Despite its conservative outlook, Deloitte is expecting some positive news this season.
“Non-store retailing, particularly e-commerce, is gearing up to be the bright spot in the holiday picture this year,” said Alison Paul, vice chairman and Deloitte’s retail sector leader in the United States, adding that Deloitte forecasts a 15% increase in non-store sales. Nearly two-thirds of non-store sales are from the online channel, with the remainder coming from catalogs and interactive TV.
In retail survey news . . .
A new study from the professional services firm BDO shows that expectations among chief financial officers at the nation’s largest retailers call for challenging economic conditions to remain in place. One hundred CFOs at retailers with sales ranging from $100 million to $100 billion shared their views with BDO, and 82% said they expected to see a continuation of stagnant economic conditions; 9% said they expected a double dip recession and another 9% were looking for an ongoing turnaround.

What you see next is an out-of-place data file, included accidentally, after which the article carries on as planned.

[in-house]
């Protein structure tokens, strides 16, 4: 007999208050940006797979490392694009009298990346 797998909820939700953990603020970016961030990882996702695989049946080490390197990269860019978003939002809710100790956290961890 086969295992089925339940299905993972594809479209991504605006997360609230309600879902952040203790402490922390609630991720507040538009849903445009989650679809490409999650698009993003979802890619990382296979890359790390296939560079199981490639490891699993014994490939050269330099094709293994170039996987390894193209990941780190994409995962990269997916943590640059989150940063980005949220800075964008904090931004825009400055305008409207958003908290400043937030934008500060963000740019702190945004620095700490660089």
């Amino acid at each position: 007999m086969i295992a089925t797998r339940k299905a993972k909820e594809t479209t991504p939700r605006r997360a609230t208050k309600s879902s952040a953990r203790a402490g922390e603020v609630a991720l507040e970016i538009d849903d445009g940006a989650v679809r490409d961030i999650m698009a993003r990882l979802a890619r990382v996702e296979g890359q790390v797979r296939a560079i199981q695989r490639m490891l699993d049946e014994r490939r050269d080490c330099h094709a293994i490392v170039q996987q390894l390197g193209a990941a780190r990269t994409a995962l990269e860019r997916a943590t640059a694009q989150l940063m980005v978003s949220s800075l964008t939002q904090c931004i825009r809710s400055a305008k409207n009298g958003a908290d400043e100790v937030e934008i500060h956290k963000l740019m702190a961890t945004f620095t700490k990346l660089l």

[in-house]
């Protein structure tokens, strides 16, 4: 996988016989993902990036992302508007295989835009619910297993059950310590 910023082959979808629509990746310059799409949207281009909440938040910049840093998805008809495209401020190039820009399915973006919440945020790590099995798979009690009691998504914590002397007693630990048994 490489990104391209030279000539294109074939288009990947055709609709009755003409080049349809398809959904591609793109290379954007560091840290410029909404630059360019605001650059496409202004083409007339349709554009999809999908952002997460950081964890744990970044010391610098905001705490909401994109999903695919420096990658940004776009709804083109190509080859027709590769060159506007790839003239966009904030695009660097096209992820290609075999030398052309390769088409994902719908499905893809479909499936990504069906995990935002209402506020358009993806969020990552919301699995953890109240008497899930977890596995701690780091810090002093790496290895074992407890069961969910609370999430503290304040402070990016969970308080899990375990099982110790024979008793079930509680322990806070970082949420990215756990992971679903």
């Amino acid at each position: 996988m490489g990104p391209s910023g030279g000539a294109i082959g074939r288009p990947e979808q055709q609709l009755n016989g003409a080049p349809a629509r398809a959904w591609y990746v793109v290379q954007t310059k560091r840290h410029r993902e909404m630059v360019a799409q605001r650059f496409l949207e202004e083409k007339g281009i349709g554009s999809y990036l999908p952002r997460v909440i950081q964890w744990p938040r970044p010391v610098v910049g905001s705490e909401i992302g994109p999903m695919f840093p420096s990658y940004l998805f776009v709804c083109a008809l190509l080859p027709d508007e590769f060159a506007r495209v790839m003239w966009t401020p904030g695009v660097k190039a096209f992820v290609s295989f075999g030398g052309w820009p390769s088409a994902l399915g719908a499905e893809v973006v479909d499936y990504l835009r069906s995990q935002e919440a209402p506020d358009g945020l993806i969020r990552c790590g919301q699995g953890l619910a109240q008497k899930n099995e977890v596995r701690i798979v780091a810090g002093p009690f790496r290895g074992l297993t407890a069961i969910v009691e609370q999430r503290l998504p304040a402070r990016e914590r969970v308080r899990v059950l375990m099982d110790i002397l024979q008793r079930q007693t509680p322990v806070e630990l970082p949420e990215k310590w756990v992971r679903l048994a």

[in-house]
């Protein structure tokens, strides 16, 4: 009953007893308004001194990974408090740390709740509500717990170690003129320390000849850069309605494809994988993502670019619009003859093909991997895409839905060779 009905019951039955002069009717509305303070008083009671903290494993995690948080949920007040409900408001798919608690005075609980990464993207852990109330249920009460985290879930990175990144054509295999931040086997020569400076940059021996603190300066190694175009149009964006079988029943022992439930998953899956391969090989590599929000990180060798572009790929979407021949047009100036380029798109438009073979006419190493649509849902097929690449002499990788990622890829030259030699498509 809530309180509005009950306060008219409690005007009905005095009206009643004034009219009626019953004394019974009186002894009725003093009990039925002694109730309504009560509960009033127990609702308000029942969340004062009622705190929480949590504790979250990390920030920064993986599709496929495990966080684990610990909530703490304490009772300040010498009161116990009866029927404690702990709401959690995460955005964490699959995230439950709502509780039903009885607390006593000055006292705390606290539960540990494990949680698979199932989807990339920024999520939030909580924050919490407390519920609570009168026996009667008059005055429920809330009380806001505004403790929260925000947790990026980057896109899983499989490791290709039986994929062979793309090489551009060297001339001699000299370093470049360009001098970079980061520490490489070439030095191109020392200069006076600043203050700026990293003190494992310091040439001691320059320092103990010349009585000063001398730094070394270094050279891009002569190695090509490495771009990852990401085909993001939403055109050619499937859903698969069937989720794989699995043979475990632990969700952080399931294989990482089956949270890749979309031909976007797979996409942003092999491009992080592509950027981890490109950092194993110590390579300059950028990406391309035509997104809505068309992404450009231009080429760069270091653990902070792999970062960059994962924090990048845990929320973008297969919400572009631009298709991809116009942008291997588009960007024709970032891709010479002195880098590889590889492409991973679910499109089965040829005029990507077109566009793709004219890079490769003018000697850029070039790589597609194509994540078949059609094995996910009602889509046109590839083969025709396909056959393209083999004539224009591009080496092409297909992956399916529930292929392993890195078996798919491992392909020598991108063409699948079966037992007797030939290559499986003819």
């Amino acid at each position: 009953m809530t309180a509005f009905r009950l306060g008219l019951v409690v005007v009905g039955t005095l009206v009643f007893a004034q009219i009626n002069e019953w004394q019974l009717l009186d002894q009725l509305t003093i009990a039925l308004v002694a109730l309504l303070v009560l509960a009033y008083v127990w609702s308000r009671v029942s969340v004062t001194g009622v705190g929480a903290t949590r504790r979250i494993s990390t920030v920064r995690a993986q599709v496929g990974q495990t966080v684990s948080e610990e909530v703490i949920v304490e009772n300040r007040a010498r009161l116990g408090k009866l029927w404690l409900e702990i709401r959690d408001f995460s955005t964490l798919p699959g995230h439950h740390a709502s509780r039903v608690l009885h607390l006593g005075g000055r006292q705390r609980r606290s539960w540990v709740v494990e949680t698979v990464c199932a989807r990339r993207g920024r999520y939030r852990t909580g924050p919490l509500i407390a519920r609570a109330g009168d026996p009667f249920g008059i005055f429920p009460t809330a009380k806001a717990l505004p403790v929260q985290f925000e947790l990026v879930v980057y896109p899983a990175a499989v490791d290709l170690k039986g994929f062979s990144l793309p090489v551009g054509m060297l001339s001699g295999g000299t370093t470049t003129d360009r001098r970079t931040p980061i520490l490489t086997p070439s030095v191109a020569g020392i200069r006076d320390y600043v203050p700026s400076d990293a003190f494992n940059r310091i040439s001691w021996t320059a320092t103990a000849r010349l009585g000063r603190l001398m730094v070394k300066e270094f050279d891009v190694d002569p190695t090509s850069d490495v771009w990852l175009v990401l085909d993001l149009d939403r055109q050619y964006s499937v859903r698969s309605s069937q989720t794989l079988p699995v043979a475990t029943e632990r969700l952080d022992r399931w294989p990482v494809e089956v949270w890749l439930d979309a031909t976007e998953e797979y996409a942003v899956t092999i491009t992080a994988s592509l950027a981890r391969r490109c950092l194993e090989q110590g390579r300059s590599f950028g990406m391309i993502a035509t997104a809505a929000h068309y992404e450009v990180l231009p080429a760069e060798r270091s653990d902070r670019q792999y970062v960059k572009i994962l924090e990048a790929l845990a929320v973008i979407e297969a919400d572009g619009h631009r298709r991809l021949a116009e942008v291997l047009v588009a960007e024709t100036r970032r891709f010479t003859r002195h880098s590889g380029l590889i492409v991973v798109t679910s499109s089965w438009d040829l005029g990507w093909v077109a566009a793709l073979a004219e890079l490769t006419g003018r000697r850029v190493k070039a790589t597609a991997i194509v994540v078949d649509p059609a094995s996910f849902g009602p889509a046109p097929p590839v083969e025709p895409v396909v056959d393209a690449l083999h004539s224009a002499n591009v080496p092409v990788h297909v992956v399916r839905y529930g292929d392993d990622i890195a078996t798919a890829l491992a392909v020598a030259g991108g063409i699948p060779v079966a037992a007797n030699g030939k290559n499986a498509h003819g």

Amajority (78%) of retail CFOs cited an ongoing economic turnaround as most dependent upon lower unemployment or consistent improvement in consumer confidence and spending. Don’t really need to be a CFO to know that employment and consumer confidence are key drivers of spending.
“Even with the slight improvements we’ve seen in recent consumer confidence numbers, the weak job market is darkening consumer’s long-term outlook. Retailers simply cannot answer the question ‘What will improve the job market in the United States?'” said Al Ferrara, National Director of BDO’s retail and consumer product practice. “An unemployment rate of 9.6% shows that a pint size recovery persists. In addition, the back-to-school season proved that offering deep discounts and value-oriented items remains critical.” The survey was conducted on behalf of BDO by Market Measurement Inc. whose interviewers spoke directly to CFOs.